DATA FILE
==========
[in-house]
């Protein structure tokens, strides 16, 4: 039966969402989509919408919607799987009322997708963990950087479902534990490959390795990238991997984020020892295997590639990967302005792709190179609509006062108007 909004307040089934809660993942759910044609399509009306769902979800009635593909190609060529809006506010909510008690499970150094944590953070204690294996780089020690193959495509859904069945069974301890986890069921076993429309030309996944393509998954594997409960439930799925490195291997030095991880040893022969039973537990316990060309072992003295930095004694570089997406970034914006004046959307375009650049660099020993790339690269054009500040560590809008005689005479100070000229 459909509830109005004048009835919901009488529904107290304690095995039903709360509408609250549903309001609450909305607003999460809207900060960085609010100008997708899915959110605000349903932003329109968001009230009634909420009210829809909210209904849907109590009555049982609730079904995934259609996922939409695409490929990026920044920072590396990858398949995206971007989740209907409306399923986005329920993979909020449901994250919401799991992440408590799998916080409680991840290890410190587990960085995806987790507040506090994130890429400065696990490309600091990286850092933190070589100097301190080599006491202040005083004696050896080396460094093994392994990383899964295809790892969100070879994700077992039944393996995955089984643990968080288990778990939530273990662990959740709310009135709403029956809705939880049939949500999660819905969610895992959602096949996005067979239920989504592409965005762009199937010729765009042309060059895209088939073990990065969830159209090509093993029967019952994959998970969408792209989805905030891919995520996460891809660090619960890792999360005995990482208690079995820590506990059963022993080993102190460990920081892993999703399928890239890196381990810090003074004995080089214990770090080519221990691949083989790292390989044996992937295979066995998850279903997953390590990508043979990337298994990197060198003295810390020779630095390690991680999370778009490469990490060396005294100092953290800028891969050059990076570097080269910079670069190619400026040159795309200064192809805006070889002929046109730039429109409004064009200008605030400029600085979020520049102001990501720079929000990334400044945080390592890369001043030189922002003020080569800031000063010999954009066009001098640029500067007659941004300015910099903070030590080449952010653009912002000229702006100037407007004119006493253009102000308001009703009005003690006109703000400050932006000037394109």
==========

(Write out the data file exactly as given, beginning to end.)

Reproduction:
[in-house]
């Protein structure tokens, strides 16, 4: 039966969402989509919408919607799987009322997708963990950087479902534990490959390795990238991997984020020892295997590639990967302005792709190179609509006062108007 909004307040089934809660993942759910044609399509009306769902979800009635593909190609060529809006506010909510008690499970150094944590953070204690294996780089020690193959495509859904069945069974301890986890069921076993429309030309996944393509998954594997409960439930799925490195291997030095991880040893022969039973537990316990060309072992003295930095004694570089997406970034914006004046959307375009650049660099020993790339690269054009500040560590809008005689005479100070000229 459909509830109005004048009835919901009488529904107290304690095995039903709360509408609250549903309001609450909305607003999460809207900060960085609010100008997708899915959110605000349903932003329109968001009230009634909420009210829809909210209904849907109590009555049982609730079904995934259609996922939409695409490929990026920044920072590396990858398949995206971007989740209907409306399923986005329920993979909020449901994250919401799991992440408590799998916080409680991840290890410190587990960085995806987790507040506090994130890429400065696990490309600091990286850092933190070589100097301190080599006491202040005083004696050896080396460094093994392994990383899964295809790892969100070879994700077992039944393996995955089984643990968080288990778990939530273990662990959740709310009135709403029956809705939880049939949500999660819905969610895992959602096949996005067979239920989504592409965005762009199937010729765009042309060059895209088939073990990065969830159209090509093993029967019952994959998970969408792209989805905030891919995520996460891809660090619960890792999360005995990482208690079995820590506990059963022993080993102190460990920081892993999703399928890239890196381990810090003074004995080089214990770090080519221990691949083989790292390989044996992937295979066995998850279903997953390590990508043979990337298994990197060198003295810390020779630095390690991680999370778009490469990490060396005294100092953290800028891969050059990076570097080269910079670069190619400026040159795309200064192809805006070889002929046109730039429109409004064009200008605030400029600085979020520049102001990501720079929000990334400044945080390592890369001043030189922002003020080569800031000063010999954009066009001098640029500067007659941004300015910099903070030590080449952010653009912002000229702006100037407007004119006493253009102000308001009703009005003690006109703000400050932006000037394109």